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I think we do a nice job on post graduate education. I think the ARM and CPCU designations give credibility to the profession. Plus, formal college risk management degrees are becoming more popular these days. I know The University of Akron just launched a new risk management bachelor’s program in the fall of 2017 within the business school.

R&I: What could the risk management community be doing a better job of?

I think we could do a better job with streamlining certificates of insurance or, better yet, evaluating if they are even necessary. It just seems to me that there is a significant amount of time and expense around generating certificates. There has to be a more efficient way.

R&I: What was the best location and year for the RIMS conference and why?

Selfishly, I prefer a destination with a direct flight when possible. RIMS does a nice job of selecting various locations throughout the country. It is a big job to successfully pull off a conference of that size.

Curt Gross, Director of Risk Management, Parker Hannifin Corp.

R&I: What’s been the biggest change in the risk management and insurance industry since you’ve been in it?

Definitely the change in nontraditional property & casualty exposures such as intellectual property and reputational risk. Those exposures existed way back when but in different ways. As computer networks become more and more connected and news travels at a more rapid pace, it just amplifies these types of exposures. Sometimes we have to think like the perpetrator, which can be difficult to do.

R&I: What emerging commercial risk most concerns you?

I hate to sound cliché — it’s quite the buzz these days — but I would have to say cyber. It’s such a complex risk involving nontraditional players and motives. Definitely a challenging exposure to get your arms around. Unfortunately, I don’t think we’ll really know the true exposure until there is more claim development.

R&I: What insurance carrier do you have the highest opinion of?

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Our captive insurance company. I’ve been fortunate to work for several companies with a captive, each one with a different operating objective. I view a captive as an essential tool for a successful risk management program.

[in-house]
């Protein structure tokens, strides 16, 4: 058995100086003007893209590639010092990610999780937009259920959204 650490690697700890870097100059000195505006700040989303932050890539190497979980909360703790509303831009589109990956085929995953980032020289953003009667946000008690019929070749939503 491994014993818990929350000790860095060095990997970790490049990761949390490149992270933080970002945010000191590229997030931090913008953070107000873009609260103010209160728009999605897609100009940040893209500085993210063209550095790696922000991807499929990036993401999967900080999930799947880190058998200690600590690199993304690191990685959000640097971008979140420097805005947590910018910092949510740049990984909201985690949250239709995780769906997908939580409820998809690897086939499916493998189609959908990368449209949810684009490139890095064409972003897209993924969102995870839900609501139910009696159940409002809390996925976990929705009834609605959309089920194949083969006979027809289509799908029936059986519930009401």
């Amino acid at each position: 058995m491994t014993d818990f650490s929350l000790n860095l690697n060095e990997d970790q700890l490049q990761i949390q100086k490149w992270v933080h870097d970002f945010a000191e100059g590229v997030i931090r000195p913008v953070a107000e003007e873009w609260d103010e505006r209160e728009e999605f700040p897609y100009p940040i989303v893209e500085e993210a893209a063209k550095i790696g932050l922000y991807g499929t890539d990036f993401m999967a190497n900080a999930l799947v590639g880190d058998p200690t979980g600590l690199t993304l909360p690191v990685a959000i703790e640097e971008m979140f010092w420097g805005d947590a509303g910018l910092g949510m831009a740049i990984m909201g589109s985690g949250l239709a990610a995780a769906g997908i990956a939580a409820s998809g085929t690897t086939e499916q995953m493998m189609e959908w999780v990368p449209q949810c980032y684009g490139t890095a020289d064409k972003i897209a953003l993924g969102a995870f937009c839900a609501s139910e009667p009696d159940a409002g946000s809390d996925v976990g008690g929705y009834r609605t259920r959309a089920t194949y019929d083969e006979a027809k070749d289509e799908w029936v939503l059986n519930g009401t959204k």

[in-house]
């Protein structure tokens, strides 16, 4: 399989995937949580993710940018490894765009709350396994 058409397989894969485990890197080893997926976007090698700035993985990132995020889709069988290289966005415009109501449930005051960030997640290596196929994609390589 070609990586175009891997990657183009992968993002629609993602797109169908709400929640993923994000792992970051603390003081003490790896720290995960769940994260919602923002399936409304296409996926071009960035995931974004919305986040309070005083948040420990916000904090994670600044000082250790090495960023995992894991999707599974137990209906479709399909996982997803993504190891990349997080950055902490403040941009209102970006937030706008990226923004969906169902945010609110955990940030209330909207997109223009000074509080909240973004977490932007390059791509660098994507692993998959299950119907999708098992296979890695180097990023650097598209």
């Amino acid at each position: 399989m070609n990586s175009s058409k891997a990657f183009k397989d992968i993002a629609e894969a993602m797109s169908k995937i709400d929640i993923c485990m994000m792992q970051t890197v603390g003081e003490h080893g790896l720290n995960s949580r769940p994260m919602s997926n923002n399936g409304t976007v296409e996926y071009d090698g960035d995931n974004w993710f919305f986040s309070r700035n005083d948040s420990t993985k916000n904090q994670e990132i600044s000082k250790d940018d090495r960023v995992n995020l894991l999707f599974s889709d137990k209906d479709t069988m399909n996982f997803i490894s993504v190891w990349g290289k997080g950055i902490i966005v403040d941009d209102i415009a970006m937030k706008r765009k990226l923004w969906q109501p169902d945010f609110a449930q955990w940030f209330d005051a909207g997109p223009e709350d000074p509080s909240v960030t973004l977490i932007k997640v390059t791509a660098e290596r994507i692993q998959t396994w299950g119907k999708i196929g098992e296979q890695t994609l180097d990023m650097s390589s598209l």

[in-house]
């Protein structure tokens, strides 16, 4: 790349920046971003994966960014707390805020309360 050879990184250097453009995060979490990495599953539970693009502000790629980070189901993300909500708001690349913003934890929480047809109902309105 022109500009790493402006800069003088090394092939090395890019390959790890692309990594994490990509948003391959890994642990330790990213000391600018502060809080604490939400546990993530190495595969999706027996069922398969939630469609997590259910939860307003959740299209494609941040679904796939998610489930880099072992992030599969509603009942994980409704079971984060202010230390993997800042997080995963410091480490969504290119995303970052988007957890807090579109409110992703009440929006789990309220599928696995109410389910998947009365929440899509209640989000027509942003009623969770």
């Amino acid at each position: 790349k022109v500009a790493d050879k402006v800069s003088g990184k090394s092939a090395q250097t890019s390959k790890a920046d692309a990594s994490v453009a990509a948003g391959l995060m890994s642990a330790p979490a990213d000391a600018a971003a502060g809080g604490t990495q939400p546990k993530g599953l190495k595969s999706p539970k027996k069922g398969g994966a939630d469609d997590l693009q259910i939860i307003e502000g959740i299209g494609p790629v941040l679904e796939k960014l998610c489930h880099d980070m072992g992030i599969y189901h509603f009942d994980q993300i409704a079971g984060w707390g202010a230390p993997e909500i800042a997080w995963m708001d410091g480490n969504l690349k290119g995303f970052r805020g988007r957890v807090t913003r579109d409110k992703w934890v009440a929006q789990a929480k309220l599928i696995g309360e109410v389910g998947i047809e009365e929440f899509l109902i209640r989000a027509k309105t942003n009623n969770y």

R&I: Who is your mentor and why?

I can’t point to just one. I have and continue to be lucky to work for really good managers throughout my career. Each one has taken the time and interest to develop me as a professional. I certainly haven’t arrived yet and welcome feedback to continue to try to be the best I can be every day.

R&I: What have you accomplished that you are proudest of?

I would like to think I have and continue to bring meaningful value to my company. However, I would have to say my family is my proudest accomplishment.

R&I: What is your favorite book or movie?

Favorite movie is definitely “Good Will Hunting.”

R&I: What’s the best restaurant you’ve ever eaten at?

Tough question to narrow down. If my wife ran a restaurant, it would be hers. We try to have dinner as a family as much as possible. If I had to pick one restaurant though, I would say Fire Food & Drink in Cleveland, Ohio. Chef Katz is a culinary genius.

R&I: What is the most unusual/interesting place you have ever visited?

The Grand Canyon. It is just so vast. A close second is Stonehenge.

R&I: What is the riskiest activity you ever engaged in?

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A few, actually. Up until a few years ago, I owned a sport bike (motorcycle). Of course, I wore the proper gear, took a safety course and read a motorcycle safety book. Also, I have taken a few laps in a NASCAR [race car] around Daytona International Speedway at 180 mph. Most recently, trying to ride my daughter’s skateboard.

R&I: If the world has a modern hero, who is it and why?

The Dalai Lama. A world full of compassion, tolerance and patience and free of discrimination, racism and violence, while perhaps idealistic, sounds like a wonderful place to me.

R&I: What about this work do you find the most fulfilling or rewarding?

I really enjoy the company I work for and my role, because I get the opportunity to work with various functions. For example, while mostly finance, I get to interact with legal, human resources, employee health and safety, to name a few.

R&I: What do your friends and family think you do?

I asked my son. He said, “Risk management and insurance.” (He’s had the benefit of bring-your-kid-to-work day.)

Katie Dwyer is an associate editor at Risk & Insurance®. She can be reached at [email protected]